The Benefits of “Sharedness” in Leadership


Summary. Shared leadership as part of modern transformational leadership style has proven to favorably influence team effectiveness and the achievement of an organizational balance between opportunity-seeking and advantage-seeking innovation, which positively impacts company performance. Mastery goal orientation (i.e., learning and development) rather than performance goal orientation (i.e., competition and social comparison) results in better group performance as required to solve complex problems. Therefore, questioning hierarchy and leadership is critically important to improve teamwork. High professional identification and altruistic and service-oriented goals are necessary for the successful development of collaboration competency and collective leadership.

Shared Consensus in Decision-Making in Animal and Human Studies

Unshared consensus and single leaders were assumed to be the norm in species like macaques and horses. However, studies have found that, in fact, also these animals take decisions based on consensus shared among group members [1]. In human leadership research, shared leadership (including collective and distributed leadership) as part of modern transformational leadership style evidently has a positive effect on team effectiveness [2]. Indirectly through the creation of organizational adaptability that enables finding the balance between opportunity-seeking and advantage-seeking innovation, shared leadership favorably influences company performance [3].

Leadership Style Depending on Relational Trust and Goal Orientation

In healthcare, flat hierarchies and shared decision-making structures that empower leaders on all levels, are suitable strategies to add to patient safety and employee well-being [4]; [5]. Learning is another area for which collaboration is beneficial [6]. Although the most effective way to enhance student achievement is the creation of professional learning communities, many middle schools still focus on managing test scores instead of enabling team learning processes in a collaborative learning environment [7]. Regarding tensions between official functions and citizens, for institutions like police departments, transformational leadership with a shared cooperative vision is imperative [8].

Trust was found to increase the likelihood of collaborative engagement between teachers [9], and to be a success factor for re-culturing schools [10]. Trust seems to be the necessary condition to enable the exchange of knowledge [11]. Shared information and knowledge elaboration allow diverse groups to develop practical solutions to challenging problems [12]. As studies in groups of children showed, leadership styles may depend on whether set goals are related to learning and development (mastery goal orientation) or competition and social comparison (performance goal orientation). Mastery orientation proved to contribute positively to shared responsibility and resulted in better group performance (i.e., solving a complicated math problem) than the performance condition in which lack of communication, member dissonance, and exclusion led to the use of forceful domination instead of cooperative leadership [13].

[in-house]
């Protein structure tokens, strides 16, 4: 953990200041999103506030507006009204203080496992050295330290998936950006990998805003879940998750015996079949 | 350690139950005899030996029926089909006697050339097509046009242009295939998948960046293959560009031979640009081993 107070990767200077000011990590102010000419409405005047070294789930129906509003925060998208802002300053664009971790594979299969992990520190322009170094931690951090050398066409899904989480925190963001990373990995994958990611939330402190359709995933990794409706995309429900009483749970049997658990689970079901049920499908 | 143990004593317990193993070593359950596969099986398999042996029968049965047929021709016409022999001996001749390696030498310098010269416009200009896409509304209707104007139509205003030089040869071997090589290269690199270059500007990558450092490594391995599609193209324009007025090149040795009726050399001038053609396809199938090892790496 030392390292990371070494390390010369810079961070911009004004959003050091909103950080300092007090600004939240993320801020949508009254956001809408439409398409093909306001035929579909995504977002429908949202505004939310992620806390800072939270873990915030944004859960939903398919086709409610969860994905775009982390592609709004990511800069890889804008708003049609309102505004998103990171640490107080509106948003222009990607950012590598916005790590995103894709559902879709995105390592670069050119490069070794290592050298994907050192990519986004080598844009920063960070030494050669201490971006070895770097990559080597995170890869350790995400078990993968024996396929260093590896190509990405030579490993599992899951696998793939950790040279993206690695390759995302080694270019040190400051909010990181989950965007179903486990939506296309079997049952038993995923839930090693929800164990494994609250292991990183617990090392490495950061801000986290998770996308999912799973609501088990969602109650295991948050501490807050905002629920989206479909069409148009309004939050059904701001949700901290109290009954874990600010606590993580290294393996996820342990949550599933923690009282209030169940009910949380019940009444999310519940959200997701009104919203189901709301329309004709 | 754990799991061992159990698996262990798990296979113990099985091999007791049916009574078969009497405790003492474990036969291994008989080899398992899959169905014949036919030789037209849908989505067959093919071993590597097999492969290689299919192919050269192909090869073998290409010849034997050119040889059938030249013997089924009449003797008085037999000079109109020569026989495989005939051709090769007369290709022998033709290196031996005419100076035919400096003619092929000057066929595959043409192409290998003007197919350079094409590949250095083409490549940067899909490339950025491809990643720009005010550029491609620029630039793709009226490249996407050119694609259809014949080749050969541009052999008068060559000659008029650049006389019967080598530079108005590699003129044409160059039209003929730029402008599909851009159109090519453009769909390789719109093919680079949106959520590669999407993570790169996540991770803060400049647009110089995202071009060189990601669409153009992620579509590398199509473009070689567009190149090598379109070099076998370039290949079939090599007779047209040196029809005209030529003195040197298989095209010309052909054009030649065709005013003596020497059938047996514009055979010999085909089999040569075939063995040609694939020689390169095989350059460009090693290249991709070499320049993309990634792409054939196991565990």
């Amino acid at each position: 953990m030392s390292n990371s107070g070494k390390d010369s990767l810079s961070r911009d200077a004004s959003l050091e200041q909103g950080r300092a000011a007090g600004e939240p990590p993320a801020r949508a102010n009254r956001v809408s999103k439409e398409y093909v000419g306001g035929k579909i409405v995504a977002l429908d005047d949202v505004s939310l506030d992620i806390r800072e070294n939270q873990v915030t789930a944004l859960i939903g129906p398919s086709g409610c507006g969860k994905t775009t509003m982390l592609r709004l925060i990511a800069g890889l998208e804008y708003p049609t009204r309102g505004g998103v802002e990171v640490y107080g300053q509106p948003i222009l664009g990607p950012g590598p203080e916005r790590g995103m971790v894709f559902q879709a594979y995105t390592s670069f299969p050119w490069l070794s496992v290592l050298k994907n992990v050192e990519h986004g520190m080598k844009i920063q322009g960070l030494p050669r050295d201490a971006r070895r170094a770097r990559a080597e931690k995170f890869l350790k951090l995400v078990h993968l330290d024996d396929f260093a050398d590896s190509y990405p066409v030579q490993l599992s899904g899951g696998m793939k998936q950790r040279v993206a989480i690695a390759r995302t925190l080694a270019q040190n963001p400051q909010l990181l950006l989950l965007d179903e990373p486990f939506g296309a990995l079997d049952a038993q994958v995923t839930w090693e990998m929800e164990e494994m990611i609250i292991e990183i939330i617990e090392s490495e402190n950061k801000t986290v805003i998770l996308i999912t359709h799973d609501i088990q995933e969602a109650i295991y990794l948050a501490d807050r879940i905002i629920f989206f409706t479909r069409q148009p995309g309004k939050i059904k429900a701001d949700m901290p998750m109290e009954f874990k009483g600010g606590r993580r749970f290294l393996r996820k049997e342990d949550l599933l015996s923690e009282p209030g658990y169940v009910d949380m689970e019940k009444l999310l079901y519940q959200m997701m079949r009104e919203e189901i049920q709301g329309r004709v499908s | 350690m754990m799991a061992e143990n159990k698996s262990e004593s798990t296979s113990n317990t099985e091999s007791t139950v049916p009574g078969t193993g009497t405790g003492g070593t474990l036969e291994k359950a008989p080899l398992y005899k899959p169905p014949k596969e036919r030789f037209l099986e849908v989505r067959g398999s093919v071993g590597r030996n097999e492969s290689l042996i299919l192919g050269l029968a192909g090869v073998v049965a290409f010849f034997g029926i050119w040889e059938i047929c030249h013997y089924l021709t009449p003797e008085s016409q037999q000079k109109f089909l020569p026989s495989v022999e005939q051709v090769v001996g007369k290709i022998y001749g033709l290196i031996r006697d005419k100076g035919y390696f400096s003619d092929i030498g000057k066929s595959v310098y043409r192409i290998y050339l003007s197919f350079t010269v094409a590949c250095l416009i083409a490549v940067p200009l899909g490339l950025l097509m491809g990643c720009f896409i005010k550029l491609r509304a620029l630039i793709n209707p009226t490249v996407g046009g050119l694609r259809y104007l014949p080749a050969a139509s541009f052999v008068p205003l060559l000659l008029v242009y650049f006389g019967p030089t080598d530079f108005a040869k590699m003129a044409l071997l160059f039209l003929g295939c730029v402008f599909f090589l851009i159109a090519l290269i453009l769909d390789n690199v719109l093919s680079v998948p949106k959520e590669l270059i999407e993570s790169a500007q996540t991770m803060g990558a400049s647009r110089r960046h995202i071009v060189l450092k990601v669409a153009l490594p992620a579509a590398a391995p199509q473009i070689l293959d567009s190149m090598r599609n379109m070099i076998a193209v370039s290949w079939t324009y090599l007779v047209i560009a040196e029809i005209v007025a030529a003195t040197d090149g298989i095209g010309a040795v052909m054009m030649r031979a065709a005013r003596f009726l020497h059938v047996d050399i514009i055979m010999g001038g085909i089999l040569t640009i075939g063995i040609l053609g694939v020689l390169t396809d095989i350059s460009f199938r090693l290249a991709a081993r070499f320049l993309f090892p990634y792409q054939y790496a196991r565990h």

Challenging Hierarchy and Leadership to Improve Teamwork

Besides individual characteristics such as enthusiasm, vision, and knowledge, organizational culture, political situation, and member composition are influential factors for the development of shared leadership capacity [14]. Questioning hierarchy and leadership to improve teamwork [15] may be necessary but also challenging within traditional settings [16]. Group processes can be problematic for individuals who are used to concentrate high power [17]. Low professional identification as well as weak focus on, for example, patient safety or student success hinders support for shared leadership too [18]. Not insisting in mere self-reliance in information elaboration [12] and valuing altruism and service towards others are critically important for the successful development of collaboration competency and collective leadership [19].


[1] Bourjade, M., & Sueur, C. (2010). Shared or unshared consensus for collective movement? Towards methodological concerns. Behavioural Processes, 84(3), 648-652. doi:10.1016/j.beproc.2010.02.027

[2] Wang, D., Waldman, D. A., & Zhang, Z. (2014). A meta-analysis of shared leadership and team effectiveness. Journal Of Applied Psychology, 99(2), 181-198. doi:10.1037/a0034531

[3] Volberda, H., Jansen, J., Baagoe-Engels, V., , , , & … Volberda, H. W. (2014). Top Management Team Shared Leadership and Organizational Ambidexterity: a Moderated Mediation Framework. Strategic Entrepreneurship Journal, 8(2), 128-148.